Though states often pledge to fund public schools with taxes levied on lotteries and casinos, that money tends to get funneled elsewhere.
In 2008, after years of political squabbling over whether Maryland should host casino gambling, the question came up before voters in a referendum. The state government and the gambling industry lobbied hard for the votes, pledging that taxes levied on the gambling establishments would go to public education. TV commercials promised that casinos would bring hundreds of millions of dollars “directly into our schools,” and warned that if Maryland missed this opportunity, those stacks of cash would instead benefit students in the bordering casino-friendly states of West Virginia and Delaware.
The referendum passed. In 2012, after the “most expensive political campaign in Maryland's history,” a ballot question expanding gambling to table games also passed, narrowly. Maryland now has six casinos, including the Horseshoe Casino in downtown Baltimore, which opened in 2014. In the last seven years, these facilities have welcomed tens of millions of visitors and generated around $4.5 billion in profits. That has translated into $1.7 billion in funds for education, including $200 million from Horseshoe.
Yet Baltimore’s schools are in dire straits: Last month, city schools CEO Sonja Santelises announced that, due to a $130 million budget deficit, she is considering laying off more than 1,000 workers, including teachers.
That same week, the Baltimore Sun reported that the casino money the state had promised for public schools is instead being siphoned to pay for other government expenses, such as salaries and roadwork. As a result, Maryland schools have received the same amount of money they would have without the casino tax. And Baltimore schools have received less state money than they did before the casino opened.
Selling Gambling to the Public
The casino pitch that Maryland voters went for in 2008 is one that was honed over decades, as one by one states agreed to host the gambling industry. It’s been a big turnaround for an industry that was all but banned nationwide in the early 20th century. Though Nevada legalized casinos in 1931, most states began to allow them in the 1990s. The promise of reaping economic benefits has driven the trend: Statistics from the American Gaming Association show that casinos bring thousands of jobs to host communities, and they also have a “multiplier effect,” in which new businesses then open in the surrounding area. This is particularly helpful, says Erik Balsbaugh, the association’s VP of public affairs, for struggling post-industrial cities like Bethlehem, Pennsylvania and Springfield, Massachusetts.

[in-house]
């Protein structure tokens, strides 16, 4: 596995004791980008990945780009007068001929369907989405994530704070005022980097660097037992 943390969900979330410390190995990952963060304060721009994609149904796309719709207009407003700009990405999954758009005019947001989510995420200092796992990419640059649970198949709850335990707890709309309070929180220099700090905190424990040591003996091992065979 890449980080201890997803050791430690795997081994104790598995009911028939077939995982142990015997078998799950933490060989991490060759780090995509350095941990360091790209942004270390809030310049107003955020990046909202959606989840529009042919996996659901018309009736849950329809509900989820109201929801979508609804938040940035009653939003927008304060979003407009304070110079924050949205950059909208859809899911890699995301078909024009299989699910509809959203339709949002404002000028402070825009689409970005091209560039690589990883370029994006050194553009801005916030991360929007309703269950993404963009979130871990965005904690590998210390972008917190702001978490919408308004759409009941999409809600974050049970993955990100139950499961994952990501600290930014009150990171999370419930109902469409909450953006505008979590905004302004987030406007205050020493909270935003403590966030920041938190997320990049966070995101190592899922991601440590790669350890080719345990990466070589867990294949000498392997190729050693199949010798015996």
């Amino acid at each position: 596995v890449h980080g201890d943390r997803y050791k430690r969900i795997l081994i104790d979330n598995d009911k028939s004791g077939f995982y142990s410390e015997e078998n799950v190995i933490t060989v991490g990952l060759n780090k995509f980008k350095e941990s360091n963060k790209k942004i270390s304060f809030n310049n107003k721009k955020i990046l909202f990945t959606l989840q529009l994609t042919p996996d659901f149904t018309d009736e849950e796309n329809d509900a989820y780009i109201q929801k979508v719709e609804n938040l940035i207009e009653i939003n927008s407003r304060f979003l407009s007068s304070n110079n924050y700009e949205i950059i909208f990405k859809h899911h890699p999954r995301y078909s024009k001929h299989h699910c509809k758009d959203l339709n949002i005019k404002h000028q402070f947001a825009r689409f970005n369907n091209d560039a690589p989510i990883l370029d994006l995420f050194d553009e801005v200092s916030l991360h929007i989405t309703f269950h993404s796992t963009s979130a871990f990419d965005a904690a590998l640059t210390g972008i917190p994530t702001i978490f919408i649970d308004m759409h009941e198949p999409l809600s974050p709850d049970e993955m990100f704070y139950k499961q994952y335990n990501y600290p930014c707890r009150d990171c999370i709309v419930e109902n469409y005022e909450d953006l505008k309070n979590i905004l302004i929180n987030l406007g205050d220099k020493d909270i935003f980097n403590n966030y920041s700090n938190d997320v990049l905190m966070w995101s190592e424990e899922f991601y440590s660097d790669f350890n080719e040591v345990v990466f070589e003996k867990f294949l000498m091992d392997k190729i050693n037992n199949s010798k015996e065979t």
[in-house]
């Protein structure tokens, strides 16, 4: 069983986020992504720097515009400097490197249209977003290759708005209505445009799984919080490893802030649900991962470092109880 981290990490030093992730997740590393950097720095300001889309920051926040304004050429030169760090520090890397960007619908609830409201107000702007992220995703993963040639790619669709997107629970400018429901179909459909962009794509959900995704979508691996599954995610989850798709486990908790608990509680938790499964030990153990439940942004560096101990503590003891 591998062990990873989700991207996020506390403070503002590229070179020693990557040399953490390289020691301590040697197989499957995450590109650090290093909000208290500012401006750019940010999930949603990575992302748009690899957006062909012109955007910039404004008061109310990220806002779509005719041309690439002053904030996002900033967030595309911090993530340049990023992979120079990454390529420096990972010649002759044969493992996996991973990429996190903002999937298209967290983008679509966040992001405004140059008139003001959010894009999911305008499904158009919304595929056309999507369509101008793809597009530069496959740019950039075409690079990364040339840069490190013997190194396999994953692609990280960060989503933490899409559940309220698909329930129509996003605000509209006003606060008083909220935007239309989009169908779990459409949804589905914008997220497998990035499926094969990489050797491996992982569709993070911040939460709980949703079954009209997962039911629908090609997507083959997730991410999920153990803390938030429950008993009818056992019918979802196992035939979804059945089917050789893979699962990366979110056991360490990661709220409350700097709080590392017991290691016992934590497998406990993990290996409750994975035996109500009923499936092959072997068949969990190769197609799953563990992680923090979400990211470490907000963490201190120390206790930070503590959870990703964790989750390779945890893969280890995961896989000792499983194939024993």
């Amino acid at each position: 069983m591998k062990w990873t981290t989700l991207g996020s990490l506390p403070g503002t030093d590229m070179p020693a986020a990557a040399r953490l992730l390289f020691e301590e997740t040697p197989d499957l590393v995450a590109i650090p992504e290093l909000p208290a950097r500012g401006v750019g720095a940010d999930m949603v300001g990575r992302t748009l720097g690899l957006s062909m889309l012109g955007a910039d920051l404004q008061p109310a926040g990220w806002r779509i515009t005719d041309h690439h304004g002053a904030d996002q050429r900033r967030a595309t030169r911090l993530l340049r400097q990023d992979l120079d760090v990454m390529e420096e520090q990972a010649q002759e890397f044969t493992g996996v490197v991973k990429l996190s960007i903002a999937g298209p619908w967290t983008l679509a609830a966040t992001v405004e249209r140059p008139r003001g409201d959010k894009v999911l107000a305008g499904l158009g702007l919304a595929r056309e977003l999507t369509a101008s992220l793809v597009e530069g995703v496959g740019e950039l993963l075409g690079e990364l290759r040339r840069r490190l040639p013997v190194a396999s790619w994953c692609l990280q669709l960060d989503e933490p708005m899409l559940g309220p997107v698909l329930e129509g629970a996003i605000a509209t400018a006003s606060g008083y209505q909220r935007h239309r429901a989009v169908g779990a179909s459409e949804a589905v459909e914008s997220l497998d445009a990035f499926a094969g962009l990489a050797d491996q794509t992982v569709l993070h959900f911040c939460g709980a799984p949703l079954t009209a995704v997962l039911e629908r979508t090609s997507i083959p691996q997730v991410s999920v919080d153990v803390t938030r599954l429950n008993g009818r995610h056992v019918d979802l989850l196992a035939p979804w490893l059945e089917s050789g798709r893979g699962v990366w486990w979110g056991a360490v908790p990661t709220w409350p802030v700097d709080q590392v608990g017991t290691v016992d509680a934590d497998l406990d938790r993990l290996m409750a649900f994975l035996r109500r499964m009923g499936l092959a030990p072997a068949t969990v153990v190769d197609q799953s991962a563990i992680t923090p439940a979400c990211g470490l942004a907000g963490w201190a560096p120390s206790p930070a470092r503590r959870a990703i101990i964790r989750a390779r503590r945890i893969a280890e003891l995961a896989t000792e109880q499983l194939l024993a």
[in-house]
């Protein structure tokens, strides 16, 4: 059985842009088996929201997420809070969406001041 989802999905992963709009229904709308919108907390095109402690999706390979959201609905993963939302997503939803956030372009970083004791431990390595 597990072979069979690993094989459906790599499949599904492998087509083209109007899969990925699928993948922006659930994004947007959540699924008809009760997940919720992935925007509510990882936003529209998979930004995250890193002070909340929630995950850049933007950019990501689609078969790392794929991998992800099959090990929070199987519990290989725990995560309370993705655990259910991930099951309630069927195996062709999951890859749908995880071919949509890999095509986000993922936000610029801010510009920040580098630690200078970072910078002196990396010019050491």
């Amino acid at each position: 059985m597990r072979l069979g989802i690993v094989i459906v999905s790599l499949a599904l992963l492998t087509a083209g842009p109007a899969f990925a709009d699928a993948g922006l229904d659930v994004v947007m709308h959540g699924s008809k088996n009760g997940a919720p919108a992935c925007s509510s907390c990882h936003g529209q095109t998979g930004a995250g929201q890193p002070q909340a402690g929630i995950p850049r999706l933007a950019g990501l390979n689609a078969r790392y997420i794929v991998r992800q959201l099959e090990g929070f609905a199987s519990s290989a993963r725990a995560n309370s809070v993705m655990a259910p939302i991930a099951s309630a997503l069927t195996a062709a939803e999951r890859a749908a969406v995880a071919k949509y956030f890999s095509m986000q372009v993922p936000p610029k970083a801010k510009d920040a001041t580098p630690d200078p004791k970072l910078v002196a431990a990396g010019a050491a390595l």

To win support, casino boosters often emphasized that a percentage of these benefits from lotteries and casinos would be funneled directly into public education. “They countered fears of gambling with this emotional reference,” says Patrick Pierce, a professor at Saint Mary’s College in Indiana who has studied the topic. “Americans, at least on a symbolic level, place a great deal of emphasis on public education.”
The tactic did the trick: Today, you can play the lottery and/or bet at a casino in most states.
Where Does the Money Go?
Experts on gambling and state funding say that Maryland is only one of dozens of states taking gambling revenue meant for education and using it for other purposes.
“In almost every case states either earmark the funds for education but then decrease the general fund appropriations for education by a similar amount, or, in more cases, they simply put the money in the general fund,” says Denise Runge, a dean at the University of Alaska Anchorage and editor of Resorting to Casinos: The Mississippi Gambling Industry.
In the first year of operation, taxes from lotteries generally do go toward education, according to a study Pierce co-authored that looked at the period 1966 to 1990. “You saw an initial bump in education spending by about $50 per capita,” he says. But after a number of years, the practice of using the money for other expenses became commonplace. After eight or nine years, says Pierce, “states with lotteries were spending less on education than states that didn’t have the lottery tax.”